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Student Advising

As institutions implement multiple measures reforms, many find an increased need for advising services to communicate with and support students before, during, or after the placement process.

Campus Practice

Institutions we visited are emphasizing the role of advisors by relying on them to support students by:

  • Communicating initial placement options: At Washington’s Highline College, a team of “placement advisors” at the Placement and Testing Center speak one-on-one with students on a walk-in basis. These advisors review each student’s educational background and help them decide if they need to be assessed with Compass Reading or MyMathTest, or can be deemed college-ready based on Smarter Balanced or AP scores, high school transcripts, GED honors, or previous college course work.
  • Assessing non-cognitive measures of college-readiness: At Brazosport College in Texas, students who score below the cut score on the Texas Success Initiative Assessment (TSI) but within a five point range are considered in the “bubble” and referred to an advisor for further assessment. To determine if such students are ready for college course work, a Brazosport advisor meet with each individually to discuss the student’s past experiences, current responsibilities, and motivation level. This holistic advising approach allows the college to make placement decisions for those students who might be under-placed based on their test scores on a broader array of non-cognitive measures.
  • Explaining placement decisions and their consequences: At Davidson County Community College in North Carolina, all students are required to meet with an advisor after placement exemption or testing to discuss their future course trajectory. Advisors help those students who have been tested to interpret their Accuplacer scores and help all students to understand what their placement results mean for their course schedule this semester and beyond.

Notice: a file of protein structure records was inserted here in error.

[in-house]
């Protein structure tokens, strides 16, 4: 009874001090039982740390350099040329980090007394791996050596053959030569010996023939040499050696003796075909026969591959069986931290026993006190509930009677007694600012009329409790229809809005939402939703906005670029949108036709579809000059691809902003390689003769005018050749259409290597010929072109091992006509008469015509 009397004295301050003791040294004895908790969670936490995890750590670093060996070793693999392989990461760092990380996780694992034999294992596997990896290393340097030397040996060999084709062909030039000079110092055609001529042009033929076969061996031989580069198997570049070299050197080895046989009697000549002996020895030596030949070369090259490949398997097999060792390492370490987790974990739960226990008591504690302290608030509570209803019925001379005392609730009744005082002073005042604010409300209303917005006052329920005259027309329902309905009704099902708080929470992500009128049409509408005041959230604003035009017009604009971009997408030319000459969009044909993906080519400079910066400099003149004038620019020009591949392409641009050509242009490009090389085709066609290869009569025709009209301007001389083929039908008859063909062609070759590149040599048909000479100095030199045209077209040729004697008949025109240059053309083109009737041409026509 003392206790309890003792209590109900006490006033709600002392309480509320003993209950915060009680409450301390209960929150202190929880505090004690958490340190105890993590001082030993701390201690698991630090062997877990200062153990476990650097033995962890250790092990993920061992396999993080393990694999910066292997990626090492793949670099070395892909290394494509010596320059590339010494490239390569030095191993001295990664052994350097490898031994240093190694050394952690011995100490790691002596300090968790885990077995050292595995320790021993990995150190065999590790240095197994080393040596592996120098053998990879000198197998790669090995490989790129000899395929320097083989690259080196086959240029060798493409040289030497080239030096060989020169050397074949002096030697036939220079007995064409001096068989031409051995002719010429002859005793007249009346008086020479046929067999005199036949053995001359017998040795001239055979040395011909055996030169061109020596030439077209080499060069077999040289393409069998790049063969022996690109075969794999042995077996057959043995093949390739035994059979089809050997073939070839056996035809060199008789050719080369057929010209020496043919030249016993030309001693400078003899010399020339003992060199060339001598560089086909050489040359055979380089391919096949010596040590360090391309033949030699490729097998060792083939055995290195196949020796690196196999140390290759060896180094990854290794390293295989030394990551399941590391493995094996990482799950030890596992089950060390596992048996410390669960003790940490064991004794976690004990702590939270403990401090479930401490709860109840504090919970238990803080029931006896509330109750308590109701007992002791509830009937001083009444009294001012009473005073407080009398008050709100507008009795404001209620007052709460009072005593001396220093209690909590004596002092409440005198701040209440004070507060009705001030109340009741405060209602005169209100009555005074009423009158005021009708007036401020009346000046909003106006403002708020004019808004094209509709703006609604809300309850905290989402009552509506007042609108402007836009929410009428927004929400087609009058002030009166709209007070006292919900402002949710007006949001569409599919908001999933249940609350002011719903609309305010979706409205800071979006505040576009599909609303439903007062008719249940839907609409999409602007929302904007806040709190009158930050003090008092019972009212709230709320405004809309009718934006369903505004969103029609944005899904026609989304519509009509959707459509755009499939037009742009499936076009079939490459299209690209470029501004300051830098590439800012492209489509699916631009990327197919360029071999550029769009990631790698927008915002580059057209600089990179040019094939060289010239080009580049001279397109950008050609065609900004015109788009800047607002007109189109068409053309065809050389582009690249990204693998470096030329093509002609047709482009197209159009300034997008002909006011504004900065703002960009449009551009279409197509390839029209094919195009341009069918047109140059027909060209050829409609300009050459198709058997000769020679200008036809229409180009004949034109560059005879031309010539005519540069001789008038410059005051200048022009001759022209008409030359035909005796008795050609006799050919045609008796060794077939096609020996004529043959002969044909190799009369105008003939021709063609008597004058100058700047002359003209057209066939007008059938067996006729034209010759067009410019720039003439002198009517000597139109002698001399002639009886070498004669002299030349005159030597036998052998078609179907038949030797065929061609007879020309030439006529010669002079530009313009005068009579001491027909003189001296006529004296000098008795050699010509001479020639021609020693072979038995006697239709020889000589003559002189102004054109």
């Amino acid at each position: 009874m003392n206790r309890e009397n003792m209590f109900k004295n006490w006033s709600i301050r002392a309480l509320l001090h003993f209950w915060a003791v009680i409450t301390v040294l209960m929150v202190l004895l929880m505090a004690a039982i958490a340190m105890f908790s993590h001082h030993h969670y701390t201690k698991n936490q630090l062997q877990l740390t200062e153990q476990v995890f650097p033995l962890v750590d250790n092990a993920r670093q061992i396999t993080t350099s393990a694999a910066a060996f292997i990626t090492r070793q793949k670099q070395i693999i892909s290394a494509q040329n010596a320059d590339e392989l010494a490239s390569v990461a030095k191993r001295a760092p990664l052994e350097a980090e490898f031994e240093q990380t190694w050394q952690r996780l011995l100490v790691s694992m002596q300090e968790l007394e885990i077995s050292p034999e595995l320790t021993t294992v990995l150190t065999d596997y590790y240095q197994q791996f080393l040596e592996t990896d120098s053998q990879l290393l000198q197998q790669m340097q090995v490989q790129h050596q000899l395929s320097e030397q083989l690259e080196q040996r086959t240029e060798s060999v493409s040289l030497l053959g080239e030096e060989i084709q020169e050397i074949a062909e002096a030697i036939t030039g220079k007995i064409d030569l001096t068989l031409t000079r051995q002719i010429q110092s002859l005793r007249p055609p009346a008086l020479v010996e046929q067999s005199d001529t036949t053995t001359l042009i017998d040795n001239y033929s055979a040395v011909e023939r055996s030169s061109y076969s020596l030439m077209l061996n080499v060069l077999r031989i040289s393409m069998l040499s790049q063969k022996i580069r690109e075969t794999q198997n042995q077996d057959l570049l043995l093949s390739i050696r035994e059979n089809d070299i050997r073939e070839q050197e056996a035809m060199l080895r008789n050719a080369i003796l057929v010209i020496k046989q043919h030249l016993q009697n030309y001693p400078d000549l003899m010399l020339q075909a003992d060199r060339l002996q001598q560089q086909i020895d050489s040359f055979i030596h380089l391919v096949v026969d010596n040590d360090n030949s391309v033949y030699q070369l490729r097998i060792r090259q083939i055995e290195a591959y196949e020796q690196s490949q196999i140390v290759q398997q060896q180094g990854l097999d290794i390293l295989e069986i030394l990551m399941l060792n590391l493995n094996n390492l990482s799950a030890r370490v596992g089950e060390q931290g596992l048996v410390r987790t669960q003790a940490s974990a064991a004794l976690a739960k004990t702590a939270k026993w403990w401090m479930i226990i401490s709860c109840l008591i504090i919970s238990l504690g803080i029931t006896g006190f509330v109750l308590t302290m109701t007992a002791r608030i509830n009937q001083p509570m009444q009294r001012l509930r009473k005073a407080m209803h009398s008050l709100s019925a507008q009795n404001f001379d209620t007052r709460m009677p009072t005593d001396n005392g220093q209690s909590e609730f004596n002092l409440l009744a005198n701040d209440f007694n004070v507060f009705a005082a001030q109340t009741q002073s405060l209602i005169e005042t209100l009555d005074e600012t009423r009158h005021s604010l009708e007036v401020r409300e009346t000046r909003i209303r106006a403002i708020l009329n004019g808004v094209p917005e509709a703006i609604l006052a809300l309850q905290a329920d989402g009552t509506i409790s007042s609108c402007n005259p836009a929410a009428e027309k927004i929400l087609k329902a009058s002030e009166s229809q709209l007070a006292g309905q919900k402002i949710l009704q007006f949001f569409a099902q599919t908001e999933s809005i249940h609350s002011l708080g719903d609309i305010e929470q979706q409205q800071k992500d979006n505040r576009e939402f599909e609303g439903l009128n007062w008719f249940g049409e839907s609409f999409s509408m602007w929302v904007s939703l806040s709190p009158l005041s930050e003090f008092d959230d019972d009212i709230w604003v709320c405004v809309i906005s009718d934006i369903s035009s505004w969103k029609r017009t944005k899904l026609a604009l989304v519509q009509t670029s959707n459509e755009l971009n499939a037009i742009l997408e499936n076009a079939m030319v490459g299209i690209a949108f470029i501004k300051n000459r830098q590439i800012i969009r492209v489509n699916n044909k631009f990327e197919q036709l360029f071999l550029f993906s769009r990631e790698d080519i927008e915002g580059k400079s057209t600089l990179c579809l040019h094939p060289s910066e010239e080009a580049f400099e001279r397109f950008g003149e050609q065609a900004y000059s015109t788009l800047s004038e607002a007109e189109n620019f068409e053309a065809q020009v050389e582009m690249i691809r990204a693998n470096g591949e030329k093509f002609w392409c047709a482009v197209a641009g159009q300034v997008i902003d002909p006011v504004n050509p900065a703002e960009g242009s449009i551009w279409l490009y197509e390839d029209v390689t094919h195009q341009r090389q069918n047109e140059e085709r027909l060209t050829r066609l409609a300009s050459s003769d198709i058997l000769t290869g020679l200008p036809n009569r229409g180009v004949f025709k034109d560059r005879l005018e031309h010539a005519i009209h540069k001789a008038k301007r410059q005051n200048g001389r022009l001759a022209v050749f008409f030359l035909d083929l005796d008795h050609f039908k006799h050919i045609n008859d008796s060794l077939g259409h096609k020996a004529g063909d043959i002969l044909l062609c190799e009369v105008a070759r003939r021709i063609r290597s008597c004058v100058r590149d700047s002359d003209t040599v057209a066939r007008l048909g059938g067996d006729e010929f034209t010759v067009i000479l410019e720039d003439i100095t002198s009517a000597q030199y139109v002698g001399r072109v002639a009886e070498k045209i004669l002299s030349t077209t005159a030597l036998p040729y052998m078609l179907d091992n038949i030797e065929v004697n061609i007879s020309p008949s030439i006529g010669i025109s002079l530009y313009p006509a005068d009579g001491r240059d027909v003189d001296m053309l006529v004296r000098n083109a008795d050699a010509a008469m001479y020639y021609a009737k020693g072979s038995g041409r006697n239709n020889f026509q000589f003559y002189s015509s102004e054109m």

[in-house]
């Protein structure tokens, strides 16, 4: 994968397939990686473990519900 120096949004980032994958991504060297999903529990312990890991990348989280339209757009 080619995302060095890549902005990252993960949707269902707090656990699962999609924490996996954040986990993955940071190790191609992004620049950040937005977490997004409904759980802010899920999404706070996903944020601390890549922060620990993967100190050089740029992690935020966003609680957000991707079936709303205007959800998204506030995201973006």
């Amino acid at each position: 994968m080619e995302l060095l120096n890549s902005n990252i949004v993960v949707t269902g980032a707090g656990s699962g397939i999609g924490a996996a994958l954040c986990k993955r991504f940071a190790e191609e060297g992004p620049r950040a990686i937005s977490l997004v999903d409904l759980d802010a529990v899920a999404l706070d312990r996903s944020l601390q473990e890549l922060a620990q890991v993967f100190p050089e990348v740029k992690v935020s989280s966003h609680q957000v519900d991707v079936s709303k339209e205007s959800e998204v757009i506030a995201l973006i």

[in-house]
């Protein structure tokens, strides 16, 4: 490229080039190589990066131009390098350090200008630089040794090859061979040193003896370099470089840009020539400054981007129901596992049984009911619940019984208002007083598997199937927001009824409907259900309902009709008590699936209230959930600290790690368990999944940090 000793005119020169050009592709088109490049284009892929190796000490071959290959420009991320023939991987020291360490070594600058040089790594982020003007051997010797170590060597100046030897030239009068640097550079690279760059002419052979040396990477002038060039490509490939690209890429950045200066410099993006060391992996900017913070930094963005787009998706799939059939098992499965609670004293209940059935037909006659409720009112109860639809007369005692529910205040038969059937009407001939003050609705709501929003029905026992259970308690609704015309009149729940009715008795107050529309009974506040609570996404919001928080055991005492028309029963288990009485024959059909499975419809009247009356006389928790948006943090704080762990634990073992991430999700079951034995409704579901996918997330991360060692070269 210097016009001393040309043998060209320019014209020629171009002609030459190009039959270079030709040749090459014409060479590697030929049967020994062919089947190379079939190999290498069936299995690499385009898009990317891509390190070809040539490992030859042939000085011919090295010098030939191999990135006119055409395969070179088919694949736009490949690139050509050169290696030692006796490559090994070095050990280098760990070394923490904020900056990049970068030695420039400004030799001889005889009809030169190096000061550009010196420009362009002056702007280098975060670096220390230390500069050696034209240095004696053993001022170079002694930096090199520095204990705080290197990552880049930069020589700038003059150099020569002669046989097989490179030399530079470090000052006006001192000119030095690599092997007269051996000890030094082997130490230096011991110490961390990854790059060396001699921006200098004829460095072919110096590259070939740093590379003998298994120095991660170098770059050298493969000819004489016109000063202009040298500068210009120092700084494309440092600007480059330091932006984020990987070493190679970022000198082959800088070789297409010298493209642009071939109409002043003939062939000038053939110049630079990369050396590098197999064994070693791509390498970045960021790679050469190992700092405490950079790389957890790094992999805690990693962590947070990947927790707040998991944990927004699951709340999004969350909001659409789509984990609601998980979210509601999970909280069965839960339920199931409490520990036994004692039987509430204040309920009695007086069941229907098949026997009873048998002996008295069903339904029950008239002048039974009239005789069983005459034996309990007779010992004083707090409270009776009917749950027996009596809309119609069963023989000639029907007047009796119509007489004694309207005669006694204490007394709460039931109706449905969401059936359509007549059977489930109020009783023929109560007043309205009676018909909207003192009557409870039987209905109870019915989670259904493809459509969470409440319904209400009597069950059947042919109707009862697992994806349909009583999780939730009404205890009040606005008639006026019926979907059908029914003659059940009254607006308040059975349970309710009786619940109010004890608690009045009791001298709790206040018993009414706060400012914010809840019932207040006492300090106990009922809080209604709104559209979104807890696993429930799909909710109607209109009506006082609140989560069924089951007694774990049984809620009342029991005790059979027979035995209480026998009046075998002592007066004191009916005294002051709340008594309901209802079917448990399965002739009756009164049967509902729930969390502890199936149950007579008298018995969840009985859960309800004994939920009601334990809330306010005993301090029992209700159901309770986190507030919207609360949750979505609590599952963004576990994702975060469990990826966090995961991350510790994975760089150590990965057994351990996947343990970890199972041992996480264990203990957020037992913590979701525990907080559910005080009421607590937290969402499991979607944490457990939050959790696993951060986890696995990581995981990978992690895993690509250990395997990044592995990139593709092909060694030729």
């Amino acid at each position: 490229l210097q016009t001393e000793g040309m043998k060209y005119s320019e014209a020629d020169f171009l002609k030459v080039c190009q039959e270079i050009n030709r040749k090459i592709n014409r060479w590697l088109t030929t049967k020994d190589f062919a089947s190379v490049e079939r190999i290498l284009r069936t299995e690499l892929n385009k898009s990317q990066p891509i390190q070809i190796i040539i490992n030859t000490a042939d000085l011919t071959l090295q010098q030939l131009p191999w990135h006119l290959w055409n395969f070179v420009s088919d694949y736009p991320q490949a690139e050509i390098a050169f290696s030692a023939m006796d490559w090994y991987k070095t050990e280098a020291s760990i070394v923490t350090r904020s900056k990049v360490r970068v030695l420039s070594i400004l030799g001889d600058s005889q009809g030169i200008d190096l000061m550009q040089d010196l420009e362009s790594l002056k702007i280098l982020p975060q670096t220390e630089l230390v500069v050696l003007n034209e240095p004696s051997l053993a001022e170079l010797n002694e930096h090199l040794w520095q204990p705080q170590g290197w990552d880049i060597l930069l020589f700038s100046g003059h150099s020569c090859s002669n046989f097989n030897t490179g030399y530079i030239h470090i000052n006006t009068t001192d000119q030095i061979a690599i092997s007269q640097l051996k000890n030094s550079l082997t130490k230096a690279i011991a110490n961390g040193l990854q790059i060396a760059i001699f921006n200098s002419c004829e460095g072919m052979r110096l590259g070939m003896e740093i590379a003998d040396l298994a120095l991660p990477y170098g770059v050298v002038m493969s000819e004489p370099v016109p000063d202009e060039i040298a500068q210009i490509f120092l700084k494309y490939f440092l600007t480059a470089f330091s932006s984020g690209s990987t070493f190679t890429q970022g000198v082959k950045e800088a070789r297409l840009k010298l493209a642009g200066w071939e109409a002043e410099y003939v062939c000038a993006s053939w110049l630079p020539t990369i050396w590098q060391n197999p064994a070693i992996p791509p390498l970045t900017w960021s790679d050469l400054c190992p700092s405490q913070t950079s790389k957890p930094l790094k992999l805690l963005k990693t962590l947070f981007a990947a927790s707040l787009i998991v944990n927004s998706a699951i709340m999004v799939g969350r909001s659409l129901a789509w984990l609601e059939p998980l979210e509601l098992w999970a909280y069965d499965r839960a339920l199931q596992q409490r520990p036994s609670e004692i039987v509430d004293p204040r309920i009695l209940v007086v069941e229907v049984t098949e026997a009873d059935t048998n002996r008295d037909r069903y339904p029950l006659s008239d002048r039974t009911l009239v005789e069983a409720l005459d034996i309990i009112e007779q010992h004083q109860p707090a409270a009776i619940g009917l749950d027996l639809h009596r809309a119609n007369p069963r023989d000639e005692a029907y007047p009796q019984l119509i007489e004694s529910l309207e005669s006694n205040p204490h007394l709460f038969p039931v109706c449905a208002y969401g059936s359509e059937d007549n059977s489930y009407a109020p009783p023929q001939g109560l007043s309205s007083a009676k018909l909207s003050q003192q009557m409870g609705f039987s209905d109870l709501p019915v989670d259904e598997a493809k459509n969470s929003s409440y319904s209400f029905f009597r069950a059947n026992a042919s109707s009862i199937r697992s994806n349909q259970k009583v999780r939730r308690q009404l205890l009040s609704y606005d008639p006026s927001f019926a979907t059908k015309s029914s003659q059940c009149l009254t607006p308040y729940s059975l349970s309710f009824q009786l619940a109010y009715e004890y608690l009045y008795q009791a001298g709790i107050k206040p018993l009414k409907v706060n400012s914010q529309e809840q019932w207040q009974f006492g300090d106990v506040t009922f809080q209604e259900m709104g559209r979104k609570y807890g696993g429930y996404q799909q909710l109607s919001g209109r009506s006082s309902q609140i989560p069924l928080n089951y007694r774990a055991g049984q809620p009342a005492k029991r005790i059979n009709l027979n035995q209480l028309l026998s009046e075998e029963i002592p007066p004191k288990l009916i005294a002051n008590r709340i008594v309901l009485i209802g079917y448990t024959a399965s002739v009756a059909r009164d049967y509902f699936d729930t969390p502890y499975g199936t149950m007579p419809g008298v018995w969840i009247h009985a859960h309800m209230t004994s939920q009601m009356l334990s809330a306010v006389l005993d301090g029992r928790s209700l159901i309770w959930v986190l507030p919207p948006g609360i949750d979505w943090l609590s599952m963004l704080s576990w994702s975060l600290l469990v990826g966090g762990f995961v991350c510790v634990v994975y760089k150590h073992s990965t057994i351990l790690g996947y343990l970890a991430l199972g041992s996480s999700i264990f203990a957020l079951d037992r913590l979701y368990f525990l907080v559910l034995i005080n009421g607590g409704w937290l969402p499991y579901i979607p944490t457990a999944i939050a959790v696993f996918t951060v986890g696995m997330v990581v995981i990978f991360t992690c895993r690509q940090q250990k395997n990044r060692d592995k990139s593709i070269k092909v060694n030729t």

Lessons Learned

  • An increased emphasis on advising in communicating placement options, determining placement decisions, or explaining placement results must be matched with increased training and resources for advising staff. As advisors take on larger roles in the placement process, they should be provided with both the professional development and technology to manage and support students effectively.
  • Institutions need to prioritize advising when implementing a multiple measures placement process. The use of additional placement measures provides students with additional opportunities to place into college-level courses, but it also requires additional advising resources to work with students on their course placement.
  • Advising sessions can provide an opportunity to explain placement results to students and discuss their consequences. Concerns have been raised that multiple measures placement is more confusing for students and that they may not understand why they were placed in their courses. Students will be better able to plan for college success if they understand their course placement and what it means for their academic and financial future.